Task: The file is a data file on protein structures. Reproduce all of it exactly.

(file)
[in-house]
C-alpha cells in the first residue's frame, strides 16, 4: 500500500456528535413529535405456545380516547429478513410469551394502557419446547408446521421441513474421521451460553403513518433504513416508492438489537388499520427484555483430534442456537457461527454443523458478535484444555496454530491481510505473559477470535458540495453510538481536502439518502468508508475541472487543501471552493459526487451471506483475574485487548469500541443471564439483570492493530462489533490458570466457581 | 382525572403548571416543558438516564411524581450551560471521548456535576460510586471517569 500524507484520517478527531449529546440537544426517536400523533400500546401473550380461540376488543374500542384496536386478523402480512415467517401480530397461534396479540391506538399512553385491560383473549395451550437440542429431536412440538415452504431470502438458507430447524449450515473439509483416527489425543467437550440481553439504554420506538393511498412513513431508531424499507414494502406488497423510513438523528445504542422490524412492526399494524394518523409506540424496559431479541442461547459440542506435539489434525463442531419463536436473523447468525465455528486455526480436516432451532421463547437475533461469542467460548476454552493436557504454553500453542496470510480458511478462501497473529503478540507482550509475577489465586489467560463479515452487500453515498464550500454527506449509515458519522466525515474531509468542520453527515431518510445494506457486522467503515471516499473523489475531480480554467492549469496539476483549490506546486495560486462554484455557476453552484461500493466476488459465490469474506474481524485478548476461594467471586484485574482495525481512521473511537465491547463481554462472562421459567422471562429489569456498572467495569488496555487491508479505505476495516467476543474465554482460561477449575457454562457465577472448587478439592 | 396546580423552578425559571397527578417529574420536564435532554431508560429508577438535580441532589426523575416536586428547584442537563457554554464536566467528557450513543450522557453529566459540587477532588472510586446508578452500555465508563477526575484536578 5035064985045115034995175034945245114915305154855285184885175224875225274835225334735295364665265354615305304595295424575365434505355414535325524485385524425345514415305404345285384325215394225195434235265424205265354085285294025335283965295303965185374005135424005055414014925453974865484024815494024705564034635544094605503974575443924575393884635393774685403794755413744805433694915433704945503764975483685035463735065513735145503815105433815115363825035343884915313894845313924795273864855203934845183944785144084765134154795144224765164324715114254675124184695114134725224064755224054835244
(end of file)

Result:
[in-house]
C-alpha cells in the first residue's frame, strides 16, 4: 500500500456528535413529535405456545380516547429478513410469551394502557419446547408446521421441513474421521451460553403513518433504513416508492438489537388499520427484555483430534442456537457461527454443523458478535484444555496454530491481510505473559477470535458540495453510538481536502439518502468508508475541472487543501471552493459526487451471506483475574485487548469500541443471564439483570492493530462489533490458570466457581 | 382525572403548571416543558438516564411524581450551560471521548456535576460510586471517569 500524507484520517478527531449529546440537544426517536400523533400500546401473550380461540376488543374500542384496536386478523402480512415467517401480530397461534396479540391506538399512553385491560383473549395451550437440542429431536412440538415452504431470502438458507430447524449450515473439509483416527489425543467437550440481553439504554420506538393511498412513513431508531424499507414494502406488497423510513438523528445504542422490524412492526399494524394518523409506540424496559431479541442461547459440542506435539489434525463442531419463536436473523447468525465455528486455526480436516432451532421463547437475533461469542467460548476454552493436557504454553500453542496470510480458511478462501497473529503478540507482550509475577489465586489467560463479515452487500453515498464550500454527506449509515458519522466525515474531509468542520453527515431518510445494506457486522467503515471516499473523489475531480480554467492549469496539476483549490506546486495560486462554484455557476453552484461500493466476488459465490469474506474481524485478548476461594467471586484485574482495525481512521473511537465491547463481554462472562421459567422471562429489569456498572467495569488496555487491508479505505476495516467476543474465554482460561477449575457454562457465577472448587478439592 | 396546580423552578425559571397527578417529574420536564435532554431508560429508577438535580441532589426523575416536586428547584442537563457554554464536566467528557450513543450522557453529566459540587477532588472510586446508578452500555465508563477526575484536578 5035064985045115034995175034945245114915305154855285184885175224875225274835225334735295364665265354615305304595295424575365434505355414535325524485385524425345514415305404345285384325215394225195434235265424205265354085285294025335283965295303965185374005135424005055414014925453974865484024815494024705564034635544094605503974575443924575393884635393774685403794755413744805433694915433704945503764975483685035463735065513735145503815105433815115363825035343884915313894845313924795273864855203934845183944785144084765134154795144224765164324715114254675124184695114134725224064755224054835244